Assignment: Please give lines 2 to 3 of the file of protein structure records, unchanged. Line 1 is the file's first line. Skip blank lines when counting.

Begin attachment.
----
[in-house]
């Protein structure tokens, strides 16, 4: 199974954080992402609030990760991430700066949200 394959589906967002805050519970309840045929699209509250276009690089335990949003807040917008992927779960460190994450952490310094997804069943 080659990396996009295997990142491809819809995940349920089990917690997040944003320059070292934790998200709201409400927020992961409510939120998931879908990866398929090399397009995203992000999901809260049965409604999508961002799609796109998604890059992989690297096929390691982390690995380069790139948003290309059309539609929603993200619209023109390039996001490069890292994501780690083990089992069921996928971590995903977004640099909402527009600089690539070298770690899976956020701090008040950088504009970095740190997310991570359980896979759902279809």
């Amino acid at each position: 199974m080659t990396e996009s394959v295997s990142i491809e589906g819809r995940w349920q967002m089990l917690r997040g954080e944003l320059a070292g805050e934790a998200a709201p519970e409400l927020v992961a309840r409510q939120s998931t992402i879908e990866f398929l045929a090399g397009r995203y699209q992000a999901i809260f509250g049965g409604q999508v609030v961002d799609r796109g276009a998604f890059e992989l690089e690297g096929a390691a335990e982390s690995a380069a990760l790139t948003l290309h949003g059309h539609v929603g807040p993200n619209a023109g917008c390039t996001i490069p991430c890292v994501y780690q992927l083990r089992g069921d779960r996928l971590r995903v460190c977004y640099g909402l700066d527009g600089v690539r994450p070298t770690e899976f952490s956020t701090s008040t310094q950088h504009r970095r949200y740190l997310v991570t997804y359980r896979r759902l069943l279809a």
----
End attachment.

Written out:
């Protein structure tokens, strides 16, 4: 199974954080992402609030990760991430700066949200 394959589906967002805050519970309840045929699209509250276009690089335990949003807040917008992927779960460190994450952490310094997804069943 080659990396996009295997990142491809819809995940349920089990917690997040944003320059070292934790998200709201409400927020992961409510939120998931879908990866398929090399397009995203992000999901809260049965409604999508961002799609796109998604890059992989690297096929390691982390690995380069790139948003290309059309539609929603993200619209023109390039996001490069890292994501780690083990089992069921996928971590995903977004640099909402527009600089690539070298770690899976956020701090008040950088504009970095740190997310991570359980896979759902279809």
């Amino acid at each position: 199974m080659t990396e996009s394959v295997s990142i491809e589906g819809r995940w349920q967002m089990l917690r997040g954080e944003l320059a070292g805050e934790a998200a709201p519970e409400l927020v992961a309840r409510q939120s998931t992402i879908e990866f398929l045929a090399g397009r995203y699209q992000a999901i809260f509250g049965g409604q999508v609030v961002d799609r796109g276009a998604f890059e992989l690089e690297g096929a390691a335990e982390s690995a380069a990760l790139t948003l290309h949003g059309h539609v929603g807040p993200n619209a023109g917008c390039t996001i490069p991430c890292v994501y780690q992927l083990r089992g069921d779960r996928l971590r995903v460190c977004y640099g909402l700066d527009g600089v690539r994450p070298t770690e899976f952490s956020t701090s008040t310094q950088h504009r970095r949200y740190l997310v991570t997804y359980r896979r759902l069943l279809a």